The heart of every great household of the past was the kitchen, and its master was the cook. No matter how noble or wealthy a family might be, their reputation for hospitality rested on the skill of their cook.
General George Washington (1732-1799), first president of the new United States of America, was well aware of the importance of his cook. He brought his own cook from his home at Mt. Vernon to run the kitchen of the presidential residence in Philadelphia in 1790. Known by the single name of Hercules, he was reputed to be the very best cook in America, one who could not only produce the most elaborate dishes, but also insist on perfect order among his large staff and spotless cleanliness in his kitchen. Washington spoke proudly of the "labors of Hercules" when the first exquisite dishes were set on his table each night. Even on his days off, Hercules set himself apart, dressing with such impeccable style that he was recognized and saluted by name as he sauntered down the Philadelphia streets.
Only one thing set Hercules apart from his lofty counterparts in the great houses of Berkeley Square in London: Hercules was a slave, and President Washington owned him.
Hercules understood the difference, too, and like so many slaves, must have dreamed of freedom. In 1796, Hercules's son Richmond was caught stealing money from the household, and Washington suspected (correctly) that his cook was planning his escape. The next mention of Hercules in the Mt. Vernon records is not of him in his kitchen, but of being put to hard labor breaking clay and spreading manure with his son in the fields: a punishment clearly intended to provide a humiliating "lesson" to the proud, accomplished cook.
But Hercules's spirit must have remained strong. Soon after, on February 22, 1797 –Washington's 65th birthday – Hercules escaped, his disappearance marked down in the records by the single word "absconded."
It's likely that the president did all he could to recover Hercules after his escape. A skilled cook was an extremely valuable slave to lose. Like most plantation owners, Washington was relentless in his pursuit of what he regarded as lost property, and his agents had once hunted other escaped slaves clear to Canada.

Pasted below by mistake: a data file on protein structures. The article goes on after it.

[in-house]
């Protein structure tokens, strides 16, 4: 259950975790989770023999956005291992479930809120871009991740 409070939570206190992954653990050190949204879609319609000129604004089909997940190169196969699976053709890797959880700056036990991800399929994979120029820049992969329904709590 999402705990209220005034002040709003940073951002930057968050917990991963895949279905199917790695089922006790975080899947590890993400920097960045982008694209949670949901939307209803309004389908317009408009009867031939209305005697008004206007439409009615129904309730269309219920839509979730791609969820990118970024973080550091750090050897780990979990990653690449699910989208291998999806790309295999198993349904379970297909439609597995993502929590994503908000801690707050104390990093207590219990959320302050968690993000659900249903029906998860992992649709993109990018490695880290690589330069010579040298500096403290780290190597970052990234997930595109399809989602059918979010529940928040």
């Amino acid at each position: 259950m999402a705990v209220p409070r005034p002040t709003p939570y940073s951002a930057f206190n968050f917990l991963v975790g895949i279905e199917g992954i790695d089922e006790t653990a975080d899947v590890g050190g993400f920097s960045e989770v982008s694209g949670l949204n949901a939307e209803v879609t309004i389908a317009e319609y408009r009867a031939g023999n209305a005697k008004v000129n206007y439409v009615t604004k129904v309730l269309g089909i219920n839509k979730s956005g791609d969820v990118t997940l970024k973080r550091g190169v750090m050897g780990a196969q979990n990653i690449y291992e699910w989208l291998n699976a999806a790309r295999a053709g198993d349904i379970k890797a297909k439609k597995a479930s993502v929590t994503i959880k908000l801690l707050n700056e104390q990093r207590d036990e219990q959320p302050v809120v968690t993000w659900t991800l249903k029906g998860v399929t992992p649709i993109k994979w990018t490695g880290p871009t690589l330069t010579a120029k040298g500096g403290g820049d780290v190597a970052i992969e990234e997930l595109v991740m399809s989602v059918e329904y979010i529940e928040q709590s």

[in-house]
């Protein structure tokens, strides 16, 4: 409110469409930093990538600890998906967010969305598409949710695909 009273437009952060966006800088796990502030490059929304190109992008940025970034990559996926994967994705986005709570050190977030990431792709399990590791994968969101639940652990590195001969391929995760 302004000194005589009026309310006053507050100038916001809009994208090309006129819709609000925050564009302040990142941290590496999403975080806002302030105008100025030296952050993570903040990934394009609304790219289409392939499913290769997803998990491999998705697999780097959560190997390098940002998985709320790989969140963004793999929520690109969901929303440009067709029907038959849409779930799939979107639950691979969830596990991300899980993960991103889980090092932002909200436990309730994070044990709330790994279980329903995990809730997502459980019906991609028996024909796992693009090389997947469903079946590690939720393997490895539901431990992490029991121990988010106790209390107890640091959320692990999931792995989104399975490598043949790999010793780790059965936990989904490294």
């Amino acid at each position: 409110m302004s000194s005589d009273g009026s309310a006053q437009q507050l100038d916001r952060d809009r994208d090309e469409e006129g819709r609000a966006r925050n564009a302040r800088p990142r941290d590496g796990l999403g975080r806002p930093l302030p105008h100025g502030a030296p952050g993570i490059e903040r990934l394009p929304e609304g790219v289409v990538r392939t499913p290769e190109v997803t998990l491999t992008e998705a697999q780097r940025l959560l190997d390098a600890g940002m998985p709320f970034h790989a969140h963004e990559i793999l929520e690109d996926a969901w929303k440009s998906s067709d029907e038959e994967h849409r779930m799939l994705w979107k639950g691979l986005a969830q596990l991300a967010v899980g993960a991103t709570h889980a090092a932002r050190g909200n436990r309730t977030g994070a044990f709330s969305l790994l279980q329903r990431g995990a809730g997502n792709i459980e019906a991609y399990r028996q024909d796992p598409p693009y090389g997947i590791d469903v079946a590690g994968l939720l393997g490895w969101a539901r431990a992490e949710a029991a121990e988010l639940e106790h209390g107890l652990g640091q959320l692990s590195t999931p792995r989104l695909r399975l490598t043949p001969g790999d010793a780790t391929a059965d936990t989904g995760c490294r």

But Hercules was never caught. While he probably escaped from Virginia back to Philadelphia and the early abolitionists who were already assisting fleeing slaves in the 18th century, no one knows for sure where he went from there. He was too well-known to remain safely in America, and most historians guess that he made his way to Europe.
There his culinary gifts could have earned him a place ruling the kitchen of some gentleman powerful enough to protect him, and considering the lavish entertainments popular in late 18th c. London, he would have been a prize indeed. It's fascinating to imagine Hercules in that multicultural world, a dandified Virginian cook in the age of William Wilberforce - and Beau Brummell.
Wherever Hercules ended up, within four years he was no longer a fugitive, but a free man. Washington died in 1799, and by the provisions of his will, he emancipated all his slaves, including Hercules. (To his considerable credit, Washington was the only one of the slaveholding Founding Fathers to do so.) Click here for more information about Hercules and his life as Washington's cook.
Above: This portrait is traditionally called a portrait of Hercules, painted in the late 18th c. by Gilbert Stuart (1755-1828.) But just like the other mysteries of Hercules's own life, no one now knows for certain. . . .